“The goal is to create a repository of these ideas,” DeLappe says, “and to recognize the fact that there will not be likely an official memorial to the civilian casualties. Some artists have not proposed anything because they want to see something happen. But there is a possibility to develop this into an exhibition or a book.”
Still, DeLappe is comfortable with the memorial remaining virtual and not having a specific result, namely a winning entry. In the first round of jury review, each juror will put together individual lists of top ten proposals. But DeLappe wants to set up the website to accommodate future submissions and future reviews. And the public’s ratings will coexist with the professional evaluations. “It’s an imagined process and an imagined memorial,” he explains. “It should have a nebulous conclusion in the same sense. Consider the issue. It is so untenable and ungraspable. We don’t have any firm numbers on the civilian casualties. It’s such an under-the-radar issue in the United States. Not having a final result is conceptually on the same level as the issue itself.”
Some of the proposed monuments in DeLappe’s project follow the approach of Louis Kahn in using abstraction to convey the ungraspable. Barry Assed, for instance, proposes an 8-foot-by-16-foot granite slab in black and grey tones. “The interior separations of the shapes will simulate cuts and tears allowing light to pass through creating a feeling of hope that this war will come to an end,” he writes. In a similarly abstract design, Almir Surkovic imagines a narrow white nautical shape, perhaps an unwinding funeral shroud.
Athanasia Karaioannoglou nods toward the landscape art of Andy Goldsworthy (illuminated in the transcendent documentary Rivers and Tides) by recommending that every March 19, the date of the invasion, the river that runs through Baghdad be colored red. “The glow of candles on the riverbanks offsets the solemn glow of red underwater lights in the river,” she writes. “For an entire day, the river is red as the lights maintain their vigil. Yet as the day draws to an end, the lights are off, the candles are blown out and life goes on. Life has to go on.”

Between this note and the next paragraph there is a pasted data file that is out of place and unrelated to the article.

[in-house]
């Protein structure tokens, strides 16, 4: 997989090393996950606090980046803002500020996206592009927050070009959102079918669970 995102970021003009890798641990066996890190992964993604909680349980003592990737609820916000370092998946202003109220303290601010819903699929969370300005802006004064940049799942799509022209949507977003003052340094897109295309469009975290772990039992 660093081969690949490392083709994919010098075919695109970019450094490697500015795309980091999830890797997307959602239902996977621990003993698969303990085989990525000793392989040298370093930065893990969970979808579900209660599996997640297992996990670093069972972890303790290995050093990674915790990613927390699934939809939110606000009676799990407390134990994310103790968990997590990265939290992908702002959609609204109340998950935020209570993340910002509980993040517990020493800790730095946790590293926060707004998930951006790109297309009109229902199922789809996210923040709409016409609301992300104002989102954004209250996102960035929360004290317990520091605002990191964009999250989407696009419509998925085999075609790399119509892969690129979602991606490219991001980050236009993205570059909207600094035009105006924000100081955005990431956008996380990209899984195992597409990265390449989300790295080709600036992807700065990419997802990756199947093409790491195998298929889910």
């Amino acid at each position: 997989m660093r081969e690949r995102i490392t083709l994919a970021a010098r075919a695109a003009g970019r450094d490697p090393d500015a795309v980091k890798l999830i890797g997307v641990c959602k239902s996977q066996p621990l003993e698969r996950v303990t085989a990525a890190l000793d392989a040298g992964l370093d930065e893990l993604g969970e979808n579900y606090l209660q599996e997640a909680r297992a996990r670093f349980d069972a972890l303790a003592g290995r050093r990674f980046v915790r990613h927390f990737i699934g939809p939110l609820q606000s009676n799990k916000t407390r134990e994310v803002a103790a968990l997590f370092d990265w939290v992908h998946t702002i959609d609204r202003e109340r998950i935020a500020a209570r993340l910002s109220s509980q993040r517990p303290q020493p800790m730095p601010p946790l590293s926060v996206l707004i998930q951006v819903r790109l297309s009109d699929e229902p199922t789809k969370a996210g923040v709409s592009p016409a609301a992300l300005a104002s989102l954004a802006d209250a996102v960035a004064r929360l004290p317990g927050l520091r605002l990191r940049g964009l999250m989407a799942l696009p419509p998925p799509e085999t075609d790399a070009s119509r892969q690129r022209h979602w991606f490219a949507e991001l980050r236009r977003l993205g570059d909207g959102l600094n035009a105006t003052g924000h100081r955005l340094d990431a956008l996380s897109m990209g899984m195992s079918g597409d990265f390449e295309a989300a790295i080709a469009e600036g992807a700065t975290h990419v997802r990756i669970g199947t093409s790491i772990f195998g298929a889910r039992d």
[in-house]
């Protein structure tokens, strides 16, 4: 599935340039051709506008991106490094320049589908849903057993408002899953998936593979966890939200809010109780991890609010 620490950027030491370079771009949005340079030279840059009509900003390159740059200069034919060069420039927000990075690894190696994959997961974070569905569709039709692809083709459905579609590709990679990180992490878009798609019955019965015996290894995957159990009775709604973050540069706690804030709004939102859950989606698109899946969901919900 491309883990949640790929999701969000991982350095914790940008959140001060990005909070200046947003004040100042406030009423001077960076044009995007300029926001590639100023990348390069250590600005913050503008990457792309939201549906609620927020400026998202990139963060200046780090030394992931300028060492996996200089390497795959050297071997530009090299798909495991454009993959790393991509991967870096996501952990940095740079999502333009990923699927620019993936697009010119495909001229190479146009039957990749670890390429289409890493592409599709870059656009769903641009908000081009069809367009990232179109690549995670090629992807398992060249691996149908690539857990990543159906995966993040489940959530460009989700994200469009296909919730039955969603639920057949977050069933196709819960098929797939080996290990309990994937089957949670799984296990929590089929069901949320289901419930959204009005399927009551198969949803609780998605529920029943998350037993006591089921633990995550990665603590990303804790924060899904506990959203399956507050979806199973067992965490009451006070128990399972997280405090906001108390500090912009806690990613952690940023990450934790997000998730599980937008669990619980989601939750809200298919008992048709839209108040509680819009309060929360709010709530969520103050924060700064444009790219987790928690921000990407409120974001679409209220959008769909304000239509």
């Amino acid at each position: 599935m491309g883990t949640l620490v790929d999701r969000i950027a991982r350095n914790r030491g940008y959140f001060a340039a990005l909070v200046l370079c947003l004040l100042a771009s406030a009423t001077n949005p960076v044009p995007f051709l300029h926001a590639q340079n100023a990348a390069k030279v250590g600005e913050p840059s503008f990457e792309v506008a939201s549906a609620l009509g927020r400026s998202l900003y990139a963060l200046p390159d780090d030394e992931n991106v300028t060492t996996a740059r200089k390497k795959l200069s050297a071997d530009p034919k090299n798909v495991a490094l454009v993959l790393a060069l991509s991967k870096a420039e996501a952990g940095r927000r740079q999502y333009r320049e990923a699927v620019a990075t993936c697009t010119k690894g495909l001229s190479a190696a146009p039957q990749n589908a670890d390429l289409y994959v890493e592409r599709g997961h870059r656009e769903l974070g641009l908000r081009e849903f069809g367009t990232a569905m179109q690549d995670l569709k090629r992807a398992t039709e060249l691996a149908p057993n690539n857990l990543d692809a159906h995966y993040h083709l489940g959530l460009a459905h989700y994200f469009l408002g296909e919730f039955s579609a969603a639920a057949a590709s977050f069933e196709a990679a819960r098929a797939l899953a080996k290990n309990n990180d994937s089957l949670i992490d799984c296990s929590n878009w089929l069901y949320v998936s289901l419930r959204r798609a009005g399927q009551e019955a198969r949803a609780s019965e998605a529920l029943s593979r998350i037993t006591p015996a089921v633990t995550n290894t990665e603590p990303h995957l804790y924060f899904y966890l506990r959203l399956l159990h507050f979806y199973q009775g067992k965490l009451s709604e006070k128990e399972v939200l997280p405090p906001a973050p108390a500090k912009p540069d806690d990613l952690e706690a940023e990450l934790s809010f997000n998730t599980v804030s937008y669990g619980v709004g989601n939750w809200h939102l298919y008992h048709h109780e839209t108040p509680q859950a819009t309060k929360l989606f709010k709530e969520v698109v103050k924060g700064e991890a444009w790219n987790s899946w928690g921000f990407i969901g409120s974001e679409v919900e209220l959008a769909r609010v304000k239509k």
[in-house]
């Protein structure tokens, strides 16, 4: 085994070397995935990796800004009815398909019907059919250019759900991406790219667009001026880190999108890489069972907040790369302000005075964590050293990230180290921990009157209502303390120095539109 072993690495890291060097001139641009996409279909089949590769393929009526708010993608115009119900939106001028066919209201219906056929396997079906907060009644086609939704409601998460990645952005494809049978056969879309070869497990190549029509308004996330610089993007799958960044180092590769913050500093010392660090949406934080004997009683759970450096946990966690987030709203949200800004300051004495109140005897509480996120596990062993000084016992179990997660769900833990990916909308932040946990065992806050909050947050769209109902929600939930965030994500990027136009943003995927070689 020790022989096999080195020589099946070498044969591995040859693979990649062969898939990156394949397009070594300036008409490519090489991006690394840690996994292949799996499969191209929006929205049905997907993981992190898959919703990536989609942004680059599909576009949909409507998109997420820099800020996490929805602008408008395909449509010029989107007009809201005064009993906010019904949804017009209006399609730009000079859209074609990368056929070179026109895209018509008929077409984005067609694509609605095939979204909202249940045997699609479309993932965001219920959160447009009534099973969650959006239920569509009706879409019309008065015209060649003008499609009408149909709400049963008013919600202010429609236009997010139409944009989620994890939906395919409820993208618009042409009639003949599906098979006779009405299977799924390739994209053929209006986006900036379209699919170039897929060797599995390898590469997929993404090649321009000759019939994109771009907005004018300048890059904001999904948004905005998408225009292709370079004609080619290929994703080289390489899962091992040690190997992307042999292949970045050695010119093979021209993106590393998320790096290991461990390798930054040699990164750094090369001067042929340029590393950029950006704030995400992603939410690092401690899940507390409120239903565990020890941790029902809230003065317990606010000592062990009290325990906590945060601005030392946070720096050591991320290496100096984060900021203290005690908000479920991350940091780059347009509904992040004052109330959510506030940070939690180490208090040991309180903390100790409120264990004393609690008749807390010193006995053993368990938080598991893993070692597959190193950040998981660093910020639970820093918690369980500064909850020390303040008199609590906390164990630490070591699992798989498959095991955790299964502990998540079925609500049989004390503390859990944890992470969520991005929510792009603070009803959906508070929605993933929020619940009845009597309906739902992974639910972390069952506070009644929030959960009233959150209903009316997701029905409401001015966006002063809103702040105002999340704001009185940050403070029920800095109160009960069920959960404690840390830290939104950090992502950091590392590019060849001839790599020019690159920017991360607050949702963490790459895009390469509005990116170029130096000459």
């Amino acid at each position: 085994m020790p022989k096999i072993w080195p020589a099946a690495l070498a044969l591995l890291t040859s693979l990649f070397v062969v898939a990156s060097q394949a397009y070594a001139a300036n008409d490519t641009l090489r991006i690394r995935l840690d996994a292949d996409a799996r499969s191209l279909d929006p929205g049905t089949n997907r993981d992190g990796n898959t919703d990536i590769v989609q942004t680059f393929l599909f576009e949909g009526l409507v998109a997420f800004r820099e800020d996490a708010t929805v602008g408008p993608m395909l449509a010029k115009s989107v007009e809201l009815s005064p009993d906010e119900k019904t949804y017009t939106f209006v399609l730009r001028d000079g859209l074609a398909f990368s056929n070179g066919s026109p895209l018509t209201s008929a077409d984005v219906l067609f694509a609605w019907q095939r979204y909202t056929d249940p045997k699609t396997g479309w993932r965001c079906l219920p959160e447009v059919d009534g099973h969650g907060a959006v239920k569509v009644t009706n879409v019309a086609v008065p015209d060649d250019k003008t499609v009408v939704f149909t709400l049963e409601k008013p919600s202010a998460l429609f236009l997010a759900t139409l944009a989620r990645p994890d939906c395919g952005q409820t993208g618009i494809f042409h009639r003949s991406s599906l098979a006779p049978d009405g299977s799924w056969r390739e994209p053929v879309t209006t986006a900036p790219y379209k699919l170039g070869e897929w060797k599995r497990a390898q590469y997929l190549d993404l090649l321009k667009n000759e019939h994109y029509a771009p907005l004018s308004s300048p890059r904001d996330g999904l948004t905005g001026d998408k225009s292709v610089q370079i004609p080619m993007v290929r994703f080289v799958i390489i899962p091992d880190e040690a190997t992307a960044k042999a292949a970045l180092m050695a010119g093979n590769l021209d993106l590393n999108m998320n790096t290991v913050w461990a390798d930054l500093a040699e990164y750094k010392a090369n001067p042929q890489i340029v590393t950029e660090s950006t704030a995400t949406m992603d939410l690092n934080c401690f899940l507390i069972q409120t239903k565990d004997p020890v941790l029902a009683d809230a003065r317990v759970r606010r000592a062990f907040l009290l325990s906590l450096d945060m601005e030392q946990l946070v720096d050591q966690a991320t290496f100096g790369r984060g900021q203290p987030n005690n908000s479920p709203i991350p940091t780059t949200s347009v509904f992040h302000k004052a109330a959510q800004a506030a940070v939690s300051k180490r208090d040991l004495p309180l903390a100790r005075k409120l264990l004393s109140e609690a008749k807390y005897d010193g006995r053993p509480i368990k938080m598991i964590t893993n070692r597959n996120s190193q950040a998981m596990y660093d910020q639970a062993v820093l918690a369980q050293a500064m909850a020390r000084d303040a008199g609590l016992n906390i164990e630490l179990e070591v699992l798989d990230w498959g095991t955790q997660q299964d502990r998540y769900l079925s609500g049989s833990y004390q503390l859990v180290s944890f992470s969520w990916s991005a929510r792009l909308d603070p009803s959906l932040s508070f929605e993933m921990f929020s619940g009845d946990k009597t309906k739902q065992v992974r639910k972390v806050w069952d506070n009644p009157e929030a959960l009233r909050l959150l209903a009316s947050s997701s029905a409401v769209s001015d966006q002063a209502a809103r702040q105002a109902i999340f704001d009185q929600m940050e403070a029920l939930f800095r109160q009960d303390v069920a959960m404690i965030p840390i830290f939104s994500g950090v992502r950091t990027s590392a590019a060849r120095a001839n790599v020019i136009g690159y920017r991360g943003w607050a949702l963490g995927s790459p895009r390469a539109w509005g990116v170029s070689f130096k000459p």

Michael Magrath, Lot’s Tribe, 2008, all rights reserved, iraqimemorial.org.
By making his sculptures out of salt, Michael Magrath manages to achieve both solidity and impermanence. His Lot’s Tribe: Salt Witnesses stood in downtown Seattle as “sudden incursions of unwelcome reality into our daily lives, until the rains and vandalism finally took their toll.” He proposes to bring his witnesses to the major cities of countries that supported the invasion.
Beverly Naidus’s memorial takes place in a tent. “There are two cots in the tent,” she writes. “One day per week there are real people lying in the cots for two hours. The bodies lie opposite to each other. One with his/her head at the foot of the other. One of the people is a Vet and the other person has lost someone (not a soldier) due to war. Performers could also read the story of a Vet and the story of someone who has lost someone to war. During the rest of the week when the cots are empty, we will hear audio – stories of Vets and stories of people who have lost someone (not a soldier) due to a war.”